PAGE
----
Lakers aren’t a reasonable destination for Bucks’ Brandon Jennings

Milwaukee Bucks point guard Brandon Jennings gets past Mavericks power forward Dirk Nowitzki for a layup in a game at Dallas.
(Tony Gutierrez / Associated Press)

Point guard Brandon Jennings has Compton roots and no contract. The Lakers have a 39-year-old point guard in Steve Nash. Could there be a fit in Los Angeles for the Milwaukee Bucks’ restricted free agent?

With the complex rules of the 2011 collective bargaining agreement, the Lakers have almost no chance to pick up Jennings this summer.

There’s no guarantee the Lakers would even pursue Jennings, who has a career field-goal percentage of 39.4% and 35.4% from three-point range -- but for completeness, could they?


The most the Lakers can offer the 6-foot-1, 23-year-old guard is a two-year deal starting at $947,907. Because Jennings is a restricted free agent, the Bucks could match any offer -- and they would be extremely unlikely to let him go at such a discounted price.

Jennings would also be unlikely to desire such a minuscule salary when he can simply accept the Bucks’ qualifying offer of $4.5 million for one year -- before hitting the market next summer as an unrestricted free agent.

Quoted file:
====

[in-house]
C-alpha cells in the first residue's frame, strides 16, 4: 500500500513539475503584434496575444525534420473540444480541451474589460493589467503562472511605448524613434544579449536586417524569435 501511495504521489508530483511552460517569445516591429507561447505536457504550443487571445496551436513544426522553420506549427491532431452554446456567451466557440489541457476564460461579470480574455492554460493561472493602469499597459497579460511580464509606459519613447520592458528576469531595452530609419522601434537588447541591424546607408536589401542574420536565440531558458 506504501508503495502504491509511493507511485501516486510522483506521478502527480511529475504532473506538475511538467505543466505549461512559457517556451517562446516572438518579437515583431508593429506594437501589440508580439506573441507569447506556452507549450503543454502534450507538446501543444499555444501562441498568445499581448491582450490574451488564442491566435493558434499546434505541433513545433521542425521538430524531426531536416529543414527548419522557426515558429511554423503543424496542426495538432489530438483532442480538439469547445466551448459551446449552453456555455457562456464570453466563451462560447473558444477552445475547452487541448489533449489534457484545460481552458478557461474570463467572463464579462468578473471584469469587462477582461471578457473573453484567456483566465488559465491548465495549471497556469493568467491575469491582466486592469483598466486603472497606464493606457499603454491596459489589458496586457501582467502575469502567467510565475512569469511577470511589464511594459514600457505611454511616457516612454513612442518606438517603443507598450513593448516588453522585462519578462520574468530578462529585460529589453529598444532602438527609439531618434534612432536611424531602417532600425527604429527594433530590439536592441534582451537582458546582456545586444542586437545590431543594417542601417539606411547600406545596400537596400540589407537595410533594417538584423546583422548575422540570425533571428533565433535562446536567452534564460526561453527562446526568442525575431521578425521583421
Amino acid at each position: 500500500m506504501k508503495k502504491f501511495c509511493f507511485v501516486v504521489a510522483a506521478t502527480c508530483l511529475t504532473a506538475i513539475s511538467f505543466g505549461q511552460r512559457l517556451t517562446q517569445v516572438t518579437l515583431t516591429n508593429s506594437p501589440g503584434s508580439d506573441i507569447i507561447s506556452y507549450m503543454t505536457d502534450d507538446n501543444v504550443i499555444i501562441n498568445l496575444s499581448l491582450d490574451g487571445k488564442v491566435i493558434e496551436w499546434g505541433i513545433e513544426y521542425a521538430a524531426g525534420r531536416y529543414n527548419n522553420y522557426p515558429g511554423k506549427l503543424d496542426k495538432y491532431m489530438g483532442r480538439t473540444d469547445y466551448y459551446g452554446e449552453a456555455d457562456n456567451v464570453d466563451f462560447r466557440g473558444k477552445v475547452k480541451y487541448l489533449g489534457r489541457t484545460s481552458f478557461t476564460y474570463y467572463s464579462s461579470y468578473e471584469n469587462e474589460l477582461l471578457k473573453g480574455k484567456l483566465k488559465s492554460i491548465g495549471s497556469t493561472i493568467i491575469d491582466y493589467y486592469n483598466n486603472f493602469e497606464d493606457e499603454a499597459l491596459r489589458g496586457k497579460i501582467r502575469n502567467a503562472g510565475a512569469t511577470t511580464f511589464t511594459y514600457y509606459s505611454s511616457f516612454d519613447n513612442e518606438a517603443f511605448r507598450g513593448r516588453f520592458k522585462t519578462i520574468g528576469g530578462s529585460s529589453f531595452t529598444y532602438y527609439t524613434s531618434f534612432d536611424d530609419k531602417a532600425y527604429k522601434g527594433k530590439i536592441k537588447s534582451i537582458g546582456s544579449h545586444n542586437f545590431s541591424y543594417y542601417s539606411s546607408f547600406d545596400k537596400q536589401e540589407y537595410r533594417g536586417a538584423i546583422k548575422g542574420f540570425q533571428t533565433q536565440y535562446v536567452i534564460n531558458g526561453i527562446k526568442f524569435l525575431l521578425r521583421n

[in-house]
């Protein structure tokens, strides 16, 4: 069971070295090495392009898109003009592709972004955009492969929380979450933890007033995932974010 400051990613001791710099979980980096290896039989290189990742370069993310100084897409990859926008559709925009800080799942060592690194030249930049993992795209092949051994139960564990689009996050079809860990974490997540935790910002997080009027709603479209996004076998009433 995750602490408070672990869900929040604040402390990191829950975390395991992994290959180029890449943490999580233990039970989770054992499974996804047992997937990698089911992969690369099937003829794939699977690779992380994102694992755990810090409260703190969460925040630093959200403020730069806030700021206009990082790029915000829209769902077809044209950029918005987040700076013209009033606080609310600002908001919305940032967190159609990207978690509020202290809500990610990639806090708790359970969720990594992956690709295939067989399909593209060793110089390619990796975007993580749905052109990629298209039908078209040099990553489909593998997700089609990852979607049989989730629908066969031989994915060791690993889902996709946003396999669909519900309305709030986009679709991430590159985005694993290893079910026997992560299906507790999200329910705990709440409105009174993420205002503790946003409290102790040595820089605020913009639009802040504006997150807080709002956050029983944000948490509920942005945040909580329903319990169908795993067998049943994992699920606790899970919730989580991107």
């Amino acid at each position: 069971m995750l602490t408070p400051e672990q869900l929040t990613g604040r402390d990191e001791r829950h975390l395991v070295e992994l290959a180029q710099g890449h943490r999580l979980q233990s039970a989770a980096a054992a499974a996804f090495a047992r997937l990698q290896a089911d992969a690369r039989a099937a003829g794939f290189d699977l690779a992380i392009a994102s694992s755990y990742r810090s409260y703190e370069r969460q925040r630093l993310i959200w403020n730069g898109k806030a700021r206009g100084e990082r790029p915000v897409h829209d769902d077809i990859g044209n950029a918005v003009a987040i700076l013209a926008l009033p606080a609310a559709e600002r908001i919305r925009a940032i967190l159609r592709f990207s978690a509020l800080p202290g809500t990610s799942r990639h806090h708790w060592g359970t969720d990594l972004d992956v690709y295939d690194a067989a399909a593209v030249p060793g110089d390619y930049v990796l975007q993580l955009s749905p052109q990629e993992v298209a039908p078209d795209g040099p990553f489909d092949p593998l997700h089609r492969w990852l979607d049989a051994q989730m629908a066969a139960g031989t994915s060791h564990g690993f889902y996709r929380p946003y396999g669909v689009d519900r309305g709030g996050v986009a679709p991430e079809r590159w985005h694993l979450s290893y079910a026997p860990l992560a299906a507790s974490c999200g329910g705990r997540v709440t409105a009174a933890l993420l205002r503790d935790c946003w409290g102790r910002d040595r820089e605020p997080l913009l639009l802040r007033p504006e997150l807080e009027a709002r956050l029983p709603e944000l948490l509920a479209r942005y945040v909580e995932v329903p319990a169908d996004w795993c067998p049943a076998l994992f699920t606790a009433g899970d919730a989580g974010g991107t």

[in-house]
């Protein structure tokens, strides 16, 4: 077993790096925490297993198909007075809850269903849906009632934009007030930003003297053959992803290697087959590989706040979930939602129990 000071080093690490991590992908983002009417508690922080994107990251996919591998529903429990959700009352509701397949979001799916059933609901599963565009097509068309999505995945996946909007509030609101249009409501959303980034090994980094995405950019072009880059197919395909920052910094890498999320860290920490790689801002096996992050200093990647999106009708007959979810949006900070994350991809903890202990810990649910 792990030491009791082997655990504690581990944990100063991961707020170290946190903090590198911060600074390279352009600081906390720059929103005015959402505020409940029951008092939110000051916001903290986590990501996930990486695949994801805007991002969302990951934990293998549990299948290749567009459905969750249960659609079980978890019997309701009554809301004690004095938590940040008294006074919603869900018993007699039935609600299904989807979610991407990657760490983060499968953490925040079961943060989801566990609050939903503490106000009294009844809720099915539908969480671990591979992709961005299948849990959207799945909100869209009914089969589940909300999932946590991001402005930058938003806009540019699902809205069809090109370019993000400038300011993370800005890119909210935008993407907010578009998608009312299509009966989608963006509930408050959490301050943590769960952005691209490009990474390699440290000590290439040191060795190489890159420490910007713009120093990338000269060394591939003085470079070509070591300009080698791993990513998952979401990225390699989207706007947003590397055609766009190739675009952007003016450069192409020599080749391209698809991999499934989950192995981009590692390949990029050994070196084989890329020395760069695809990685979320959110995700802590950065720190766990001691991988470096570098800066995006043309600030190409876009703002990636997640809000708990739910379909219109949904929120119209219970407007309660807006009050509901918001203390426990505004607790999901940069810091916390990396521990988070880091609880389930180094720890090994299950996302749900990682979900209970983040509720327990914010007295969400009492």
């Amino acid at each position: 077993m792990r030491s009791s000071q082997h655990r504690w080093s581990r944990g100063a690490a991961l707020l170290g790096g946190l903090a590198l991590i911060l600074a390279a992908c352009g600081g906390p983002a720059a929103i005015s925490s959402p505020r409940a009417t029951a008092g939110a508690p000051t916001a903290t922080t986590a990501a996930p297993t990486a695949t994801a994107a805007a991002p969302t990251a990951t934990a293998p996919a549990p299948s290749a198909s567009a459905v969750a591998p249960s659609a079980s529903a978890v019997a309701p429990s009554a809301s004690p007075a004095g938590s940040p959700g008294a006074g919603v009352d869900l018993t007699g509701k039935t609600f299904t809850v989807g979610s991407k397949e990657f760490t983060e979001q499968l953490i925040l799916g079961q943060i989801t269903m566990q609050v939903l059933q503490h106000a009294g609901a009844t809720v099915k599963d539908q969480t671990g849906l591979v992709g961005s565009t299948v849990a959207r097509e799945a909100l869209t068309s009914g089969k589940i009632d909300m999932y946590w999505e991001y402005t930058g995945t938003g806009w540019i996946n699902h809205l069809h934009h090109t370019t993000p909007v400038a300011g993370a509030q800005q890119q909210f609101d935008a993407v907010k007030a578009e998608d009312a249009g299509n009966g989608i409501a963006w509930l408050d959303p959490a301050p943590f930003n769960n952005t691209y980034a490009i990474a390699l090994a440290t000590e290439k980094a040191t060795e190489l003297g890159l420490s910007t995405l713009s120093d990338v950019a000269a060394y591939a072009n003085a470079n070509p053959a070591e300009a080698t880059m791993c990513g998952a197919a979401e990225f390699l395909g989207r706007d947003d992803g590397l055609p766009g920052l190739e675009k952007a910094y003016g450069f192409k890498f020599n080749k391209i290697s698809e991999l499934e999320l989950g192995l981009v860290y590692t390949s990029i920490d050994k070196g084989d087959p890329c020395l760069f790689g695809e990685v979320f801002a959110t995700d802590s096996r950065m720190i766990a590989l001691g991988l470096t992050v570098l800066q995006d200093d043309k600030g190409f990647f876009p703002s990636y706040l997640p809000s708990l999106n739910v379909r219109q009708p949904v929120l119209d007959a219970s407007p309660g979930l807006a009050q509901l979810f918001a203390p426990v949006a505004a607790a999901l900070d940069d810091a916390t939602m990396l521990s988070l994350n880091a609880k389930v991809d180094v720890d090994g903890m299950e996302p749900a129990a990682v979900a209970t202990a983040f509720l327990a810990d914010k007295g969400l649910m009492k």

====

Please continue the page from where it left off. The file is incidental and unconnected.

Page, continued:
Jennings still may re-sign in Milwaukee, or the team may find a more viable partner in a sign-and-trade.

The Lakers won’t be one of them -- they are legally forbidden to acquire a player via sign-and-trade.

Because the team signed center Chris Kaman to a contract Friday, the Lakers are restricted as a team over the tax apron of $75,748,000.

While the team’s payroll is still under the apron at $75.4 million, empty roster spots technically push the Lakers over.

Even if the Lakers tried to make a deal that dropped their payroll under the apron, it’s already too late.

Once Kaman signed his $3.2-million contract, the team lost its ability to get players through sign-and-trade. Even if Kaman signed for just a single dollar over the veteran’s minimum, the restriction would lock in.

Before Kaman signed, technically a salary-dropping sign-and-trade for Jennings would have been possible if the Lakers fell below the apron after a deal -- but that was probably never a real consideration for the team.

Should Jennings accept the Bucks’ qualifying offer, he gains the ability to block any trade for a full year.

The Lakers are free to try to acquire Jennings via trade after Jan. 15, without the same sign-and-trade restriction. If he is dealt by the Bucks during the season, the team acquiring him does not receive his Bird Rights -- potentially limiting their ability to give Jennings a larger contract next summer.


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